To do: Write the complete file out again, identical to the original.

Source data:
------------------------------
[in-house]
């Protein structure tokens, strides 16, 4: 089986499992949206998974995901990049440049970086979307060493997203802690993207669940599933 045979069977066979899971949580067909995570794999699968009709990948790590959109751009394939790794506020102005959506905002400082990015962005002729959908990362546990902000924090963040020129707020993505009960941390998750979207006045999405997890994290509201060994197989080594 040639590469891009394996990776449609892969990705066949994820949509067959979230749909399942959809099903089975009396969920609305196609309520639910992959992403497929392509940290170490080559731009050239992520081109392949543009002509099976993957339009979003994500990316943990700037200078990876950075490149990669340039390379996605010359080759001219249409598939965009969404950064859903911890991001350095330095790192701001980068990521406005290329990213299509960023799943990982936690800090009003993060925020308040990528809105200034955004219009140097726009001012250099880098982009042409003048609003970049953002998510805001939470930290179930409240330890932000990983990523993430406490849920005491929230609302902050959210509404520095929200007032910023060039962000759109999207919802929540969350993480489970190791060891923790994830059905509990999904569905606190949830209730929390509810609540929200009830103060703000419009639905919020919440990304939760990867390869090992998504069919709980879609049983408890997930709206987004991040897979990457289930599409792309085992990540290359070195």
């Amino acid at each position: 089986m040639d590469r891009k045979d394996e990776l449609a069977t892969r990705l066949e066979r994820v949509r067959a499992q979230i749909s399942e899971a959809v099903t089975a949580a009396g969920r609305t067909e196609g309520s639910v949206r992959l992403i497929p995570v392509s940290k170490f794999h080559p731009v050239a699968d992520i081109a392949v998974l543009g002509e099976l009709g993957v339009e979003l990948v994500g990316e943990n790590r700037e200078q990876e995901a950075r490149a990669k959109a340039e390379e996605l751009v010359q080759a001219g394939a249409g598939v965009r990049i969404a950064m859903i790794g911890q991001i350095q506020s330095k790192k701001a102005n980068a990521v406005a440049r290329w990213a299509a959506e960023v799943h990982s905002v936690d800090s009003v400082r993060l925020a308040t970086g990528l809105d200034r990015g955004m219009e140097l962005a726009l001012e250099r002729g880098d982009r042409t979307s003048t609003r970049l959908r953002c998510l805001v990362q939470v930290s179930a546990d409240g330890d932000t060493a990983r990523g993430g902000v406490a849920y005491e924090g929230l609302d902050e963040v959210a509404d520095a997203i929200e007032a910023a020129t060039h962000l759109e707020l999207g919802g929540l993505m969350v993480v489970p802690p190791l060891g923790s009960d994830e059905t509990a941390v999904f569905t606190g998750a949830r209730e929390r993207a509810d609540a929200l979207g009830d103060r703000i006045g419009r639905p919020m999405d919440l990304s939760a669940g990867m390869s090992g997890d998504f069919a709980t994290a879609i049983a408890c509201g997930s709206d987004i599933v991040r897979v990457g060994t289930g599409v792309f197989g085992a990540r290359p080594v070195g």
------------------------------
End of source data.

[in-house]
């Protein structure tokens, strides 16, 4: 089986499992949206998974995901990049440049970086979307060493997203802690993207669940599933 045979069977066979899971949580067909995570794999699968009709990948790590959109751009394939790794506020102005959506905002400082990015962005002729959908990362546990902000924090963040020129707020993505009960941390998750979207006045999405997890994290509201060994197989080594 040639590469891009394996990776449609892969990705066949994820949509067959979230749909399942959809099903089975009396969920609305196609309520639910992959992403497929392509940290170490080559731009050239992520081109392949543009002509099976993957339009979003994500990316943990700037200078990876950075490149990669340039390379996605010359080759001219249409598939965009969404950064859903911890991001350095330095790192701001980068990521406005290329990213299509960023799943990982936690800090009003993060925020308040990528809105200034955004219009140097726009001012250099880098982009042409003048609003970049953002998510805001939470930290179930409240330890932000990983990523993430406490849920005491929230609302902050959210509404520095929200007032910023060039962000759109999207919802929540969350993480489970190791060891923790994830059905509990999904569905606190949830209730929390509810609540929200009830103060703000419009639905919020919440990304939760990867390869090992998504069919709980879609049983408890997930709206987004991040897979990457289930599409792309085992990540290359070195």
């Amino acid at each position: 089986m040639d590469r891009k045979d394996e990776l449609a069977t892969r990705l066949e066979r994820v949509r067959a499992q979230i749909s399942e899971a959809v099903t089975a949580a009396g969920r609305t067909e196609g309520s639910v949206r992959l992403i497929p995570v392509s940290k170490f794999h080559p731009v050239a699968d992520i081109a392949v998974l543009g002509e099976l009709g993957v339009e979003l990948v994500g990316e943990n790590r700037e200078q990876e995901a950075r490149a990669k959109a340039e390379e996605l751009v010359q080759a001219g394939a249409g598939v965009r990049i969404a950064m859903i790794g911890q991001i350095q506020s330095k790192k701001a102005n980068a990521v406005a440049r290329w990213a299509a959506e960023v799943h990982s905002v936690d800090s009003v400082r993060l925020a308040t970086g990528l809105d200034r990015g955004m219009e140097l962005a726009l001012e250099r002729g880098d982009r042409t979307s003048t609003r970049l959908r953002c998510l805001v990362q939470v930290s179930a546990d409240g330890d932000t060493a990983r990523g993430g902000v406490a849920y005491e924090g929230l609302d902050e963040v959210a509404d520095a997203i929200e007032a910023a020129t060039h962000l759109e707020l999207g919802g929540l993505m969350v993480v489970p802690p190791l060891g923790s009960d994830e059905t509990a941390v999904f569905t606190g998750a949830r209730e929390r993207a509810d609540a929200l979207g009830d103060r703000i006045g419009r639905p919020m999405d919440l990304s939760a669940g990867m390869s090992g997890d998504f069919a709980t994290a879609i049983a408890c509201g997930s709206d987004i599933v991040r897979v990457g060994t289930g599409v792309f197989g085992a990540r290359p080594v070195g």